New Jersey is the third least-free state in the country, coming in ahead of only New York and California, according to a study by George Mason University's Mercatus Center.
The study calculates the ranking based on dozens of policies affecting taxes, regulations, tort liability and property rights.
"This isn't surprising to small-business owners in New Jersey," said Laurie Ehlbeck, state director of the National Federation of Independent Business. "The politicians and bureaucrats at every level have their fingers in virtually every commercial and personal activity in New Jersey."
The study also factors in personal choices such as alcohol, tobacco, gun rights, marriage rights, gambling and education. Ehlbeck said there are thousands of policies smothering freedom in New Jersey that are promoted under the banner of fairness, justice, equity, security or investment. She said residents are leaving the state and moving to places where government is less intrusive. For small businesses, she said, it's tough to survive in a state where the government injects itself into every private commercial activity and transaction.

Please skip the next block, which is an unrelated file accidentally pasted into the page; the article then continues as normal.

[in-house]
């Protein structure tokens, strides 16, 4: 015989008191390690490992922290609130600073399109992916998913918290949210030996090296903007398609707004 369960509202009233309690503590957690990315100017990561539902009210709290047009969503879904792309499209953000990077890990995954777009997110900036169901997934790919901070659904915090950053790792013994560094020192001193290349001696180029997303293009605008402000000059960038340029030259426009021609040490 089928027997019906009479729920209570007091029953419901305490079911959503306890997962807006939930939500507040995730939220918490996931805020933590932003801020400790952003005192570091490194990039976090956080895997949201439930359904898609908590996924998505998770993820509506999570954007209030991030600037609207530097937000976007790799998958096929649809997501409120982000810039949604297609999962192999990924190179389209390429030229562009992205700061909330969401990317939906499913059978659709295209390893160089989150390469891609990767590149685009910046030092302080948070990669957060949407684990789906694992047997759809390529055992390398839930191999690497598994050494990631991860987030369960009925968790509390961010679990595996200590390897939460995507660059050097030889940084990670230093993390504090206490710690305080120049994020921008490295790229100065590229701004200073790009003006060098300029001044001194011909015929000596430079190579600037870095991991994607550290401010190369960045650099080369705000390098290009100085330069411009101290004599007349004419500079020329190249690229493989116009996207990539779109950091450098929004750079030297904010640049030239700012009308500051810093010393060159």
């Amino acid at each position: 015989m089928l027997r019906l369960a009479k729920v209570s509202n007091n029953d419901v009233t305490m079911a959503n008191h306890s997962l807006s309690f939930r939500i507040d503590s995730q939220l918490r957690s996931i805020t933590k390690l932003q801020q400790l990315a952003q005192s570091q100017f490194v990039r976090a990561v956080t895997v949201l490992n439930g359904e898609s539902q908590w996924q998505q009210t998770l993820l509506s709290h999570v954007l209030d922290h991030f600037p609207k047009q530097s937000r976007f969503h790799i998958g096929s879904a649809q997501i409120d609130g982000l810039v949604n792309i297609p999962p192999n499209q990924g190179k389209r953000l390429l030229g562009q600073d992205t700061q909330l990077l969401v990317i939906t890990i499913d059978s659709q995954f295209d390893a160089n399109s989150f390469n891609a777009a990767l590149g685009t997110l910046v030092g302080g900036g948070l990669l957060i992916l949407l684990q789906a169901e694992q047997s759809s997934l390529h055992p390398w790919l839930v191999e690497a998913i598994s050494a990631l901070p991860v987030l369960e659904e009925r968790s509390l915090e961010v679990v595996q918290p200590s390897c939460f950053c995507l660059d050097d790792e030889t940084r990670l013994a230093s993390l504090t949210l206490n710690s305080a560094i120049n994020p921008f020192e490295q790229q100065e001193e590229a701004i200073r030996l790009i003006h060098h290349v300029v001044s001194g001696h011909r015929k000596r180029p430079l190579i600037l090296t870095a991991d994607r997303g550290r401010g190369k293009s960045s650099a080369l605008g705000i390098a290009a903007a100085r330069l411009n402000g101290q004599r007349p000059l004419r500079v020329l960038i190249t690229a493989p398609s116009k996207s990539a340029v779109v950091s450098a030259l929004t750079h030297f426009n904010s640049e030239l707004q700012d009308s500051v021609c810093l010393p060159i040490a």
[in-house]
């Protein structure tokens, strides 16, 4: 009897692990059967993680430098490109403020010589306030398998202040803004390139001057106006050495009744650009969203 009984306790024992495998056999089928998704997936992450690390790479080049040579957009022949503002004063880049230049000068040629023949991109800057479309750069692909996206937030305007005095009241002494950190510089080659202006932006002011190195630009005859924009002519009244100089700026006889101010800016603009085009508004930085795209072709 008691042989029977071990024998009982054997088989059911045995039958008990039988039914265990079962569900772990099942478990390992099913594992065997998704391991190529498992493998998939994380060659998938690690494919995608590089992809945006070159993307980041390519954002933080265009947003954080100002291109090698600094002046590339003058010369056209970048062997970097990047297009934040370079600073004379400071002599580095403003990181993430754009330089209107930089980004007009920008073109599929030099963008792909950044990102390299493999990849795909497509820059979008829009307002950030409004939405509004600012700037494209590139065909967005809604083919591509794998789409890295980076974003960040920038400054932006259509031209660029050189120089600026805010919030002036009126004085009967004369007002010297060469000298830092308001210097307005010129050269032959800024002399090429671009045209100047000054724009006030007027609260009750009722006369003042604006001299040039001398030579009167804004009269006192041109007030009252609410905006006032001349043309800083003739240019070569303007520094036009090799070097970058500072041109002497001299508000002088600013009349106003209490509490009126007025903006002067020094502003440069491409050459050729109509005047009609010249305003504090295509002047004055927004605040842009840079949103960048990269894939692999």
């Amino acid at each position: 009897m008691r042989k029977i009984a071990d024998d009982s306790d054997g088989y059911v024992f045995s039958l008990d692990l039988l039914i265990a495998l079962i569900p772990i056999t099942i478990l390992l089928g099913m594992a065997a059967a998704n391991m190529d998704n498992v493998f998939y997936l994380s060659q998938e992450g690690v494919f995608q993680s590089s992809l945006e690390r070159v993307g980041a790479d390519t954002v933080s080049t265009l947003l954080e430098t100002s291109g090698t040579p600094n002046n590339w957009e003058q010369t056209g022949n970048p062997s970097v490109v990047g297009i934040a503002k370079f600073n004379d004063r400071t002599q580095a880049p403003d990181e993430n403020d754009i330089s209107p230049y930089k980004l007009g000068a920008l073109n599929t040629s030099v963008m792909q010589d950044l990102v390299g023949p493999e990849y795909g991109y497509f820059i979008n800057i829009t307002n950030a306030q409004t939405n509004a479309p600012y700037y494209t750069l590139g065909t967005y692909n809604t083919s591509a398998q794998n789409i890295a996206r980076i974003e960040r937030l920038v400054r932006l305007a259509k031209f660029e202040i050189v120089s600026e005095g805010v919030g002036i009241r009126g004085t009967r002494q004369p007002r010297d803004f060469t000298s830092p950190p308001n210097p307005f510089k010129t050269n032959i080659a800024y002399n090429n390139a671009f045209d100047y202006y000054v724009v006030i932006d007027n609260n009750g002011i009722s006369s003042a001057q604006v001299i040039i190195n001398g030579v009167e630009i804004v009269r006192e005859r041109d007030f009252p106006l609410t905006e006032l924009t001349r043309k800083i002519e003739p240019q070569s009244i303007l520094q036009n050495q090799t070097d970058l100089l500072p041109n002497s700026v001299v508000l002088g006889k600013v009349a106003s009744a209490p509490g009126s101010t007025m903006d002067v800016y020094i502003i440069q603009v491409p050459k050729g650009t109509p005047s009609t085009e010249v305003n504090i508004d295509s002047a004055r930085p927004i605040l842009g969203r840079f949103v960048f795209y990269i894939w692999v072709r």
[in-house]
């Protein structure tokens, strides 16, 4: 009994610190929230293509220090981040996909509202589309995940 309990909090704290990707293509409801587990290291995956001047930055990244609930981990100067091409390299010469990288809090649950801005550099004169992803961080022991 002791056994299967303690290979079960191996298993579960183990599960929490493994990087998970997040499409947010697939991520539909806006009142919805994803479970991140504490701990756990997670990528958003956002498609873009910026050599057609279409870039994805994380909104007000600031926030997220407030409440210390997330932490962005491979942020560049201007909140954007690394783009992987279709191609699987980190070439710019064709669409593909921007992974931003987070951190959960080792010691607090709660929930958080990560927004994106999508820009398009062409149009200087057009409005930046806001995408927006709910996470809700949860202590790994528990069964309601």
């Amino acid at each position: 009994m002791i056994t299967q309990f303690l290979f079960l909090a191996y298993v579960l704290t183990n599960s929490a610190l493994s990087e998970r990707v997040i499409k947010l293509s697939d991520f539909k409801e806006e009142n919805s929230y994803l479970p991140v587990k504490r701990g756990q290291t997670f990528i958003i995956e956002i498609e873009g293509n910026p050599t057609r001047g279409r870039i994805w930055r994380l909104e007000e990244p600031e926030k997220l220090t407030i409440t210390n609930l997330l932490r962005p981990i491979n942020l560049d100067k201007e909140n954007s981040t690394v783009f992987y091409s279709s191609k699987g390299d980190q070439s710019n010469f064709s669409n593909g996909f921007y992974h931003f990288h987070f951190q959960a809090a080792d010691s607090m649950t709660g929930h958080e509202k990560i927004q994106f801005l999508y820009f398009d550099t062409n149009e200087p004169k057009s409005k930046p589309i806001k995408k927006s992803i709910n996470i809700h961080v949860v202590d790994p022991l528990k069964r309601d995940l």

"When you look at your tax bill and when you consider all the rules and restrictions imposed on business, property and personal choice, there aren't many areas of life that aren't taxed, regulated, mandated or banned by government in New Jersey," she said. "We need to ask ourselves whether our economic problems persist despite the big government that we have or because of it."
Ehlbeck will be looking at the states that fared higher in the study to see what they do to make things less confusing for small-business owners. It's a timely survey since many small-business owners are dealing with the red tape that comes with trying to rebuild from Hurricane Sandy.
"Dealing with all of the local, county, state and federal regulations can be very frustrating for a small business with only a few employees," she said. "Nobody has the job of dealing with bureaucracy issues, so the owner has to do it. It's very time-consuming to do all the paperwork and talk to all the right people. It can be a big deterrent for growing their business. The bureaucracy just holds them back sometimes."
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